Kelsey Durham, IUP
“I am just one person, part of a minority, who is excelling, becoming dominant and successful in my field.”
With all odds against her, junior chemistry major, Kiera Estes, has risen above her peers and excelled academically through doing research, working in the lab, and receiving awards and scholarships for her work. She may only be 22 credits shy of graduating but she is far from concluding her scholarly domination.
She told me that she is considered a potential “bioinorganic chemist” or a “biological chemist,” as the concentration of her research is in biological chemistry. (For those of us who might have to pause this reading to look up what biological chemistry is, let me give you a basic definition: It is looking at biology from a chemistry standpoint. These scientists look at the chemical processes within biology to figure out how things work. Pretty fancy, right?)
Kiera does an excellent job representing African-American women in her classes. She told me she is the only black girl in her math classes, such as Calc I-III, chemistry, physics and biology classes. The lack of diversity would discourage others, but in Kiera’s case it motivates her. This passion can be seen through her lab work with her mentor Dr. Avijita Jain, a bioinorganic chemistry professor at IUP.
Kiera explained to me that in the lab, she and peers synthesize their own compounds from which they observe and draw conclusions. When she first started doing research, she said that it was a challenge, as she didn’t know much about their research topic or the techniques and lingo spoken in the lab. But overtime she has come to master all of these and most recently she was featured on the Iup.edu Home Page for winning first prize in the student poster session at the National Organization for Professional Development of Black Chemists and Chemical Engineers Conference.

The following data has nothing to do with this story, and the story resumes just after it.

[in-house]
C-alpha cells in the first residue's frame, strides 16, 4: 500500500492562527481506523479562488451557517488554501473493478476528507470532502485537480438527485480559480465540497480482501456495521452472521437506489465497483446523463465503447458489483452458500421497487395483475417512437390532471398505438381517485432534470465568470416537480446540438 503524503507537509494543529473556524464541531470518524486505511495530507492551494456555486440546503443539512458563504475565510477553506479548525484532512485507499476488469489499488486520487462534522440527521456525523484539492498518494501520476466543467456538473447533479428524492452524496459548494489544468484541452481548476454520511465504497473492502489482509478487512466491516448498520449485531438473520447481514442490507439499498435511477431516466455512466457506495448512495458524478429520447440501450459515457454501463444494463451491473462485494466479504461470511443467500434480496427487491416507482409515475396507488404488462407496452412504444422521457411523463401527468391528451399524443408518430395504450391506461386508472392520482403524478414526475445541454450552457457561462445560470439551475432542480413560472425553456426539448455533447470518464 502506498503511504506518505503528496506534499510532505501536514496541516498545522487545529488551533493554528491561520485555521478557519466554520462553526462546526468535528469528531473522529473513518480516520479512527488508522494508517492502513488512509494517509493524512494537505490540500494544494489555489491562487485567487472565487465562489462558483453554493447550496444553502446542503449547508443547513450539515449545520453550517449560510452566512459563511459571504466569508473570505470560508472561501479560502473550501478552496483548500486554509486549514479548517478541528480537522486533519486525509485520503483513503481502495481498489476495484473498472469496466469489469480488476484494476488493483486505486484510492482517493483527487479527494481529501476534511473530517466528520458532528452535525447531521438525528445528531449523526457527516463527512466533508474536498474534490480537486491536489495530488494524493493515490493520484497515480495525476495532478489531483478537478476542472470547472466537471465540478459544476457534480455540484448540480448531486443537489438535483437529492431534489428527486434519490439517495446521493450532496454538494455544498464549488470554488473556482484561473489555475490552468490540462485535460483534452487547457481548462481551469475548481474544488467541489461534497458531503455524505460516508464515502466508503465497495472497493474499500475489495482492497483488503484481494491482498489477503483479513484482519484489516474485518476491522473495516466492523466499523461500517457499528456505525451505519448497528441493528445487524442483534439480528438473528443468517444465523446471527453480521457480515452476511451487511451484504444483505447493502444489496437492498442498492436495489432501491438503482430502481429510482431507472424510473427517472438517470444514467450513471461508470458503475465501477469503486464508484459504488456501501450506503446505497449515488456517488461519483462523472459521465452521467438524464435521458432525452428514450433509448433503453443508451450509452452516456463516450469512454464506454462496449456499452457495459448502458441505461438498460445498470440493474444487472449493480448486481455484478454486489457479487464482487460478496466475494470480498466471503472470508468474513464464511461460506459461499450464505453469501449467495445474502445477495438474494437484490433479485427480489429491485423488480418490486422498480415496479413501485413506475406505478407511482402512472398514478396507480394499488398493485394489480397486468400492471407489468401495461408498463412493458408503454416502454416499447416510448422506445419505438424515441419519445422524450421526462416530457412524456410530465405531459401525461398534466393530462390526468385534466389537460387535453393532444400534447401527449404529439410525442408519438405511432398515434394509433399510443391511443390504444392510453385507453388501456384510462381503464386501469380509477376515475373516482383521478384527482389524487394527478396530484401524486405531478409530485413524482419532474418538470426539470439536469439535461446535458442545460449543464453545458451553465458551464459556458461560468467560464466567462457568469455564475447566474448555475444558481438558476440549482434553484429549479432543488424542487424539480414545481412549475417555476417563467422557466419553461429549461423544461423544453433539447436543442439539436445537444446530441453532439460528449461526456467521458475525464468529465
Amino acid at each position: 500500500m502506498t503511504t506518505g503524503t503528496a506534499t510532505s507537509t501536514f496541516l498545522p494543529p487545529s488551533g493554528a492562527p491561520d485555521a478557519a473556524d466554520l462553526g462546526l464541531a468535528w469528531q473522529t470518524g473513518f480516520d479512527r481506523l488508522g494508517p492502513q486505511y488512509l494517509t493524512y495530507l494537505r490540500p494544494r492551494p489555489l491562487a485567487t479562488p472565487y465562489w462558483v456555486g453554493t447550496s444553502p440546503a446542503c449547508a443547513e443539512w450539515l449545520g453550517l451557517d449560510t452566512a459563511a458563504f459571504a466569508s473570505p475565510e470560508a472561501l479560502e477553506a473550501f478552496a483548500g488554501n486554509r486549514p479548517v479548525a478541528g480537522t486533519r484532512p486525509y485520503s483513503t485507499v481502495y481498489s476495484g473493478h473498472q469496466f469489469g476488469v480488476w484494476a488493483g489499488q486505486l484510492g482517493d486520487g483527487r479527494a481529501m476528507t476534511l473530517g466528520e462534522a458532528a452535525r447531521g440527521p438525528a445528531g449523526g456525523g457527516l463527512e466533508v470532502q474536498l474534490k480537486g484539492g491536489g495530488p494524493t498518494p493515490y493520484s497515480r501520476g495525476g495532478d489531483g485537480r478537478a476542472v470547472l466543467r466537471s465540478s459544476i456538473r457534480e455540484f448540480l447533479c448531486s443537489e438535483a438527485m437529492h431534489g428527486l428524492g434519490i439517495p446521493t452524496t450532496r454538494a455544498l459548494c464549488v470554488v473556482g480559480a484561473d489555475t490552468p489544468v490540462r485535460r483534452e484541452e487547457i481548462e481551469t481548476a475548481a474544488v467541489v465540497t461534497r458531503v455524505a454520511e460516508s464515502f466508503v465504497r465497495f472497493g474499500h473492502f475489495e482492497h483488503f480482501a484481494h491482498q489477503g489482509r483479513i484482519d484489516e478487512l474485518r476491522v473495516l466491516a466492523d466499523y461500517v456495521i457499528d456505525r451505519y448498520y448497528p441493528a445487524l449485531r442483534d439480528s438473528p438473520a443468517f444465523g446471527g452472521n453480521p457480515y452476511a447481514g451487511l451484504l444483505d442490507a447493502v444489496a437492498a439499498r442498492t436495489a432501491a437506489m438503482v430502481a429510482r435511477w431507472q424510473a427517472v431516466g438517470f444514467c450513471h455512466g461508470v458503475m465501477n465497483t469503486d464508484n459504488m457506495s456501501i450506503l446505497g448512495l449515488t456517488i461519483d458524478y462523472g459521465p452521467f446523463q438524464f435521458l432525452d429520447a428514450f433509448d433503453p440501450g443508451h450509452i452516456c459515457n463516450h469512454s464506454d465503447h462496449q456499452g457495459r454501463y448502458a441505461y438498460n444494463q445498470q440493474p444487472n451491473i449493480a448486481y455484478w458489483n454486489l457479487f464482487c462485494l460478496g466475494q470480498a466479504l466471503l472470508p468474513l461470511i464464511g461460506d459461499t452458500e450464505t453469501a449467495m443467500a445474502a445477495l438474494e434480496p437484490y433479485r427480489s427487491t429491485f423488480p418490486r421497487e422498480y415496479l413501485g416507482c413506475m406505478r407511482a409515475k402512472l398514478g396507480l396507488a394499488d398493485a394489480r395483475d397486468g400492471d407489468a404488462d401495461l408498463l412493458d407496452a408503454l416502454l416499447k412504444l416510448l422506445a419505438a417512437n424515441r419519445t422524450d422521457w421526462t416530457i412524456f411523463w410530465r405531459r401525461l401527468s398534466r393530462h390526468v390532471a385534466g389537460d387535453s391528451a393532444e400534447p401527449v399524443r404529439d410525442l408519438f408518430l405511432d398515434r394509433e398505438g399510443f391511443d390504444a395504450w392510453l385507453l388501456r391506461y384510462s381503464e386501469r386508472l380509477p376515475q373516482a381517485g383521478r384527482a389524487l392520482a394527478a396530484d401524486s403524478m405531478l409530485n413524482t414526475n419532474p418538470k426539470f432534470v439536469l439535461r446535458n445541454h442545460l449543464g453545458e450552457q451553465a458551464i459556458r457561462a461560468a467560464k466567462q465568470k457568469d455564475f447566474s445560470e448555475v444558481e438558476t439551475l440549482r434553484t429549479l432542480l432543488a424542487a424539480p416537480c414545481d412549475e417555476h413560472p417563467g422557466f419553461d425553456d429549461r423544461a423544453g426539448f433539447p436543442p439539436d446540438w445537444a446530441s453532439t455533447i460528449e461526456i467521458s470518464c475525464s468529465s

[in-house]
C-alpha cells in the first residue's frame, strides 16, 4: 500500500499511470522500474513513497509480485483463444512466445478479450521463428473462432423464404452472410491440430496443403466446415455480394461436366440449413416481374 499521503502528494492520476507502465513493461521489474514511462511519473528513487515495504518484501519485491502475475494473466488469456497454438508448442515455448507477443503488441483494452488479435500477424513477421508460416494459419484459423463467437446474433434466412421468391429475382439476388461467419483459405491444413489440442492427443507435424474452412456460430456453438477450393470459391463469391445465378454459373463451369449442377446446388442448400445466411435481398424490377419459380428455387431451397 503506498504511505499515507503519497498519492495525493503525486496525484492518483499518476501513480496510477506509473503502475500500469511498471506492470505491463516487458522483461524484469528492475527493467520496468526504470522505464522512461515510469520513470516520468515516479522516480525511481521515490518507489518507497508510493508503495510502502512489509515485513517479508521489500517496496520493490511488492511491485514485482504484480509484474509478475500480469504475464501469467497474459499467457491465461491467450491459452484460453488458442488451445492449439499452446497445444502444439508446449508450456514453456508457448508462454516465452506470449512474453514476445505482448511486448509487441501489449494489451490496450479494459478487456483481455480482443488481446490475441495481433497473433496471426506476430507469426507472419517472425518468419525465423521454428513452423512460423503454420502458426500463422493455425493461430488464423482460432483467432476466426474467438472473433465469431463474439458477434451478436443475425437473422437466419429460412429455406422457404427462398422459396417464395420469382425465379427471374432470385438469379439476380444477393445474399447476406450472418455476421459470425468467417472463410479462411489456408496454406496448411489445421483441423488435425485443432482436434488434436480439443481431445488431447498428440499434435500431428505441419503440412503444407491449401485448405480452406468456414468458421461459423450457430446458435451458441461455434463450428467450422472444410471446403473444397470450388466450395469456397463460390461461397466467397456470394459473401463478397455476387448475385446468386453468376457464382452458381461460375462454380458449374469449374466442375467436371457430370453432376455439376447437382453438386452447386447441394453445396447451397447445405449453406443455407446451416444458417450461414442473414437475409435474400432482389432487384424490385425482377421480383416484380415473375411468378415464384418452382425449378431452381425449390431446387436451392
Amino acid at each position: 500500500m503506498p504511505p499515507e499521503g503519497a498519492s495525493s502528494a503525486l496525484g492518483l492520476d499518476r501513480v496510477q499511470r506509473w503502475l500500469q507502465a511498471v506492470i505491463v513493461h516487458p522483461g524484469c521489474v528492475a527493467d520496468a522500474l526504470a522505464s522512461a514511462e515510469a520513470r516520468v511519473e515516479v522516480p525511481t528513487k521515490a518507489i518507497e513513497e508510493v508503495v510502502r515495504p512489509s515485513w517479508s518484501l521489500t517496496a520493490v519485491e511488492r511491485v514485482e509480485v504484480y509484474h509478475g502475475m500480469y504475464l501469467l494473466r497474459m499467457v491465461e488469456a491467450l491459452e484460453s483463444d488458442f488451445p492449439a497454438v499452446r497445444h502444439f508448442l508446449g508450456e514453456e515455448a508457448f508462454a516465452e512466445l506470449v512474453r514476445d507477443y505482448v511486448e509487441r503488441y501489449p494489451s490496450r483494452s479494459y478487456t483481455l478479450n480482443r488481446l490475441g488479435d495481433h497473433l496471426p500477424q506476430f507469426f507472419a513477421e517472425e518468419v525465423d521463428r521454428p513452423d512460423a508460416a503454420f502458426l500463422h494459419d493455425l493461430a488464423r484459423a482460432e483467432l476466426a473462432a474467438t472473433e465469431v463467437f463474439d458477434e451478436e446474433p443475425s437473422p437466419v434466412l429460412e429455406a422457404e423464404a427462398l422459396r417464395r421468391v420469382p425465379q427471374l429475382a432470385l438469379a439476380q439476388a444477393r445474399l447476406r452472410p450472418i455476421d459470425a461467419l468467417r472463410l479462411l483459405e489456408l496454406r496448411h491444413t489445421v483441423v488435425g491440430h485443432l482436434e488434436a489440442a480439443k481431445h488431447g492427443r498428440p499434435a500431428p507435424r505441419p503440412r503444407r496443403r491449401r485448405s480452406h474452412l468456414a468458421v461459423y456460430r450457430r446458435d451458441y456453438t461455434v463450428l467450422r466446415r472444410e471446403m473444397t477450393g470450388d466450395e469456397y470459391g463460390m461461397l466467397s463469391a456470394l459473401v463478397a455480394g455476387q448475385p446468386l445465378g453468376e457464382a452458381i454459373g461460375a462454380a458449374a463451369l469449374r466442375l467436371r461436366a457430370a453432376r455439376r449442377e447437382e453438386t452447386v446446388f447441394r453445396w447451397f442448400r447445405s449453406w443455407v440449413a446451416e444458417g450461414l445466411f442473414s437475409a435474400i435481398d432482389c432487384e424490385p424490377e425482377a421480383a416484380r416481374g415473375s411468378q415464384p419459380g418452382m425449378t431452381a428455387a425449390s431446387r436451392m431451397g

“I just love working in the lab,” said Kiera. “I love the fact that everything is a hands-on experience. The atmosphere of the laboratory is what intrigues me the most. I love that I am always learning new things, whether it’s a technique, reasoning, or just general information.”
In the spring of 2015, Kiera was accepted into the Ronald E. McNair Scholars Program, a post-baccalaureate achievement program that is designed to provide undergraduate students the unique opportunity to do research and it opens doors for aspiring doctoral students to reach their higher academic prospects. Kiera says being a McNair Scholar is the reason why she is pursuing a career in research, sparking her interest in going to graduate school.
“The program was very beneficial, as it introduced me to research. McNair has given me access to a copious amount of graduate schools, GRE prep essentials, waived graduate application fees, and the opportunity to present at a national conference, [where] I was able to network and meet very influential people.”
As she concludes her sixth semester at IUP, Kiera has presented at conferences such as The National McNair Conference, hosted by the University of Buffalo, Millersville’s, PASSHE STEM Conference, IUP’s Undergraduate Scholar’s Forum, IUP’s Women in STEM Poster Session and the National Organization for the Professional Advancement of Black Chemists and Chemical Engineers “NExM” Conference sponsored by the University of Pittsburgh. Talk about black excellence!
Kiera is currently weighing her options for this summer, she knows that after graduation that she will continue doing research and seek more opportunities to do hands-on work in science. No matter where Kiera ends up, it can be assumed that she will make her people proud and will go down in history as an icon of black excellence in STEM.